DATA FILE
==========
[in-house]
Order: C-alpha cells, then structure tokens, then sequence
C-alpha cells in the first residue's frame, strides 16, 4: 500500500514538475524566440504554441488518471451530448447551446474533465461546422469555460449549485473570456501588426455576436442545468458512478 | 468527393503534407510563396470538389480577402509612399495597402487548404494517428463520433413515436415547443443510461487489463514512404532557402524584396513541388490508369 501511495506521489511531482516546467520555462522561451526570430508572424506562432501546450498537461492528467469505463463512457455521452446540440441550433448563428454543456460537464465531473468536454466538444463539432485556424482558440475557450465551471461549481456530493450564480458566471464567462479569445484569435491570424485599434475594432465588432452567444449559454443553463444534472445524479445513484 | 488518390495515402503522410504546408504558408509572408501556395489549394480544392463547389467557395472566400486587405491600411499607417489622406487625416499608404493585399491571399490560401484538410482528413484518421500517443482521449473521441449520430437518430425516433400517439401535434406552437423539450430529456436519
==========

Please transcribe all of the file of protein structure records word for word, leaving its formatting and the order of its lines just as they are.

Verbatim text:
[in-house]
Order: C-alpha cells, then structure tokens, then sequence
C-alpha cells in the first residue's frame, strides 16, 4: 500500500514538475524566440504554441488518471451530448447551446474533465461546422469555460449549485473570456501588426455576436442545468458512478 | 468527393503534407510563396470538389480577402509612399495597402487548404494517428463520433413515436415547443443510461487489463514512404532557402524584396513541388490508369 501511495506521489511531482516546467520555462522561451526570430508572424506562432501546450498537461492528467469505463463512457455521452446540440441550433448563428454543456460537464465531473468536454466538444463539432485556424482558440475557450465551471461549481456530493450564480458566471464567462479569445484569435491570424485599434475594432465588432452567444449559454443553463444534472445524479445513484 | 488518390495515402503522410504546408504558408509572408501556395489549394480544392463547389467557395472566400486587405491600411499607417489622406487625416499608404493585399491571399490560401484538410482528413484518421500517443482521449473521441449520430437518430425516433400517439401535434406552437423539450430529456436519